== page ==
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I use ligatures. They are a beautiful typographic tradition and many fonts support them. Unfortunately the rules to apply ligatures are not hard and fast.

One rule says that you use ligatures only inside a morpheme [https://en.wikipedia.org/wiki/Morpheme], which seems to be a pretty difficult subject.

Another rule (of thumb) says that you do not use ligatures across syllables.

But what do you suggest, if these two rules conflict?

I came across a single example, which is in German, a language which is more prone to misplaced ligatures, as German has many words which are composed of other words, but in those cases the rules are easily applied.

Would you use a ligature in the German word 'Hüfte' [hip]?

The stem is 'Hüft-', that would mean: yes.

But the syllables are 'Hüf|te', which might say: no.

I know that this is not a TeX question per se, but I know that many TeXnicians are also typography aficinoados, that's why I am hoping for some good advice here. Am I overthinking this?

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    I only know of the rule that you should not use ligatures that cross word joints (Wortfugen), which indeed are quite common in German. Thus, in a word such as "Kaufleute" (which consists of "Kauf" and "Leute") no ligature is used, but in "Kaufläche" (consisting of "Kau" and "Fläche") you would use a ligature (examples taken from Wikipedia). Your example "Hüfte" does not include a word joint and "Hüfte" consists of only one morphemes (I think). The Duden gives as example for the use of ligatures the word "heftig" where the ligature crosses two syllables. So, I would use a ligature in "Hüfte". Feb 23, 2021 at 10:40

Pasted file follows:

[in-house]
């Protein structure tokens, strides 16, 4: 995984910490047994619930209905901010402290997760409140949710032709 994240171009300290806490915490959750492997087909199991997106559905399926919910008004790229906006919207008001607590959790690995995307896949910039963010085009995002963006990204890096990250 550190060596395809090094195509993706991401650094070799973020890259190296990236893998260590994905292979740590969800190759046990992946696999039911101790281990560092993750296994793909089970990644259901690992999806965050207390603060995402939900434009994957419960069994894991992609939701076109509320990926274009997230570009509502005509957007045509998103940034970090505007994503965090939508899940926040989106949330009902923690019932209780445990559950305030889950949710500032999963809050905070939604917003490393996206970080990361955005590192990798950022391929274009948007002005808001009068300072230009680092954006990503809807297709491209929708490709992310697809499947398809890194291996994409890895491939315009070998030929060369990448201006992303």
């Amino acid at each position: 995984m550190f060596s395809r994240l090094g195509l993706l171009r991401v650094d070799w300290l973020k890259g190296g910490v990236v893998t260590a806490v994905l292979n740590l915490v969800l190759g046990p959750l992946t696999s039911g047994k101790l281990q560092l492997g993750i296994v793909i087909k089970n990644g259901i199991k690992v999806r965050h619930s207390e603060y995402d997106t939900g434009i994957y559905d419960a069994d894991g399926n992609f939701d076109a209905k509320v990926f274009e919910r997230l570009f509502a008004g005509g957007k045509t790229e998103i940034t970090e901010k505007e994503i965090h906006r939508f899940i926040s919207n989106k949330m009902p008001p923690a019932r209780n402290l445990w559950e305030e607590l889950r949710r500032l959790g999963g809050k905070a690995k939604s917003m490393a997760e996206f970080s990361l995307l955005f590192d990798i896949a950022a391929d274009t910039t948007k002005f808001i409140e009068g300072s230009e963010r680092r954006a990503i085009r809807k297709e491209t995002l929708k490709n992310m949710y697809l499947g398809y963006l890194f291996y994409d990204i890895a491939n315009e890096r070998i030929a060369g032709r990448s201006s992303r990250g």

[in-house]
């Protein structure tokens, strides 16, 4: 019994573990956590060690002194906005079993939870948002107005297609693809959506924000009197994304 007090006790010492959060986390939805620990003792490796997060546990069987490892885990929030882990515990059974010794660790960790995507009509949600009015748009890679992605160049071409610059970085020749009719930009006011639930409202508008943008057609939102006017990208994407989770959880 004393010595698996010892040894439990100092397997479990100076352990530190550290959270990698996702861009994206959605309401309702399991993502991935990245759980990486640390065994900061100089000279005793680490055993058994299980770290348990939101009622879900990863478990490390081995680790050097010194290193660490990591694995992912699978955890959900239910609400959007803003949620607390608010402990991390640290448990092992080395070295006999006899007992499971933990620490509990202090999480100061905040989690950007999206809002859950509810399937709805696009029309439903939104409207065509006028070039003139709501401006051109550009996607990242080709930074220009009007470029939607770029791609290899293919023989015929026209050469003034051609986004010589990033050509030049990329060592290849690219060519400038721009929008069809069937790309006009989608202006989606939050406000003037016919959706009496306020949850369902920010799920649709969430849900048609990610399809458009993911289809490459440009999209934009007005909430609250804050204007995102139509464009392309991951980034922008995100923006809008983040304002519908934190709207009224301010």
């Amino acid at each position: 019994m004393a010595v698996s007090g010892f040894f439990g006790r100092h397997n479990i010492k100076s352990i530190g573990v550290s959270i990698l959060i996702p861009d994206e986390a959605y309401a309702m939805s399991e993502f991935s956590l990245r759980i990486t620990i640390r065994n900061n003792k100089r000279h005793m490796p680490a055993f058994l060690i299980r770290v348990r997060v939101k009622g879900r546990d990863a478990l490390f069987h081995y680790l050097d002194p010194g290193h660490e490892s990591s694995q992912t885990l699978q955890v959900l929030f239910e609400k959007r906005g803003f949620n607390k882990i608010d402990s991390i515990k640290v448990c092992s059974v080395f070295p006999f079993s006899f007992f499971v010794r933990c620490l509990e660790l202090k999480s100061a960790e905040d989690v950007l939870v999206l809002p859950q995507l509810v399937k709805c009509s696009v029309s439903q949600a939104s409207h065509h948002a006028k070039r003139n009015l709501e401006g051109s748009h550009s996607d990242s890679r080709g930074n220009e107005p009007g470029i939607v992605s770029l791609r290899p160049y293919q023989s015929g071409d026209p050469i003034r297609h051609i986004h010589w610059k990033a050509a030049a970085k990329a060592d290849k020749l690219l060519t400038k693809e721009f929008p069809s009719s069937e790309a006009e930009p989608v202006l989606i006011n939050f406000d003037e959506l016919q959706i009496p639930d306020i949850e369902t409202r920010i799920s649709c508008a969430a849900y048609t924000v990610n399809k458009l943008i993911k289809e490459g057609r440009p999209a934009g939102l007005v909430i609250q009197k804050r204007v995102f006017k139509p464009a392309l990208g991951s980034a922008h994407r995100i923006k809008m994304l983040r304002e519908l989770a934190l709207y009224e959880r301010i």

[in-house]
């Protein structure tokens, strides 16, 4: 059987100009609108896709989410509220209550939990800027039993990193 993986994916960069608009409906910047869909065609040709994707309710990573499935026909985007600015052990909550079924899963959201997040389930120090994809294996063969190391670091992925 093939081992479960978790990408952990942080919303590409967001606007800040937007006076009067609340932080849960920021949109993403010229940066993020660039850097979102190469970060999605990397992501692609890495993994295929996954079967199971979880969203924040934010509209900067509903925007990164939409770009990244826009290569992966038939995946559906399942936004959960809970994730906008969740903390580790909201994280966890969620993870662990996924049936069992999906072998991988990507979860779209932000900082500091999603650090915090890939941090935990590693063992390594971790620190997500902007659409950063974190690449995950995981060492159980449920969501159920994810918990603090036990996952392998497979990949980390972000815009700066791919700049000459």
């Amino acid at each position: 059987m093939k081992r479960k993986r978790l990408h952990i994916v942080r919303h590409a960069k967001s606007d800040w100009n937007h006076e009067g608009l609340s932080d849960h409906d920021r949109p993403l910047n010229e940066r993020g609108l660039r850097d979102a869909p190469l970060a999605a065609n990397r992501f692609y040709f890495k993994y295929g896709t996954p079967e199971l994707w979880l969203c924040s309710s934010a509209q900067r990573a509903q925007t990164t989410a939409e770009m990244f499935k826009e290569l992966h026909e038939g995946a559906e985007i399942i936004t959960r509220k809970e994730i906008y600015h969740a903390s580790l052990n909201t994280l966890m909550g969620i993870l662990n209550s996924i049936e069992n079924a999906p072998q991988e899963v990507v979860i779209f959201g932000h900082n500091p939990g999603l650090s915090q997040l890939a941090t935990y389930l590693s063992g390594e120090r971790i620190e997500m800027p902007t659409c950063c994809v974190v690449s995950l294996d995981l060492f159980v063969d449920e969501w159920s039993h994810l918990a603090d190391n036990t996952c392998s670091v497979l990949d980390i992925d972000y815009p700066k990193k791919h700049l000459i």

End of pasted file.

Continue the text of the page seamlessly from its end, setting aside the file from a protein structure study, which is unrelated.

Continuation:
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    Your example with 'heftig' convinced me that the syllables rule is probably wrong. I'll mark this as 'answered'. Feb 23, 2021 at 11:18
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    Are you familiar with the selnolig package?
    – Mico
    Feb 23, 2021 at 11:19
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    @StefanSchroeder - Why do you suggest that the package's rules are "based on heuristics"? The package's German language selective ligature suppression rules were based on a list of several hundred thousand words analyzed by a morpheme lexical parser. (Full disclosure: I'm the author of the package.)
    – Mico
    Feb 23, 2021 at 11:27
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    And an excellent package it is (speaking from experience) :-)
    – Ingmar
    Feb 23, 2021 at 11:27

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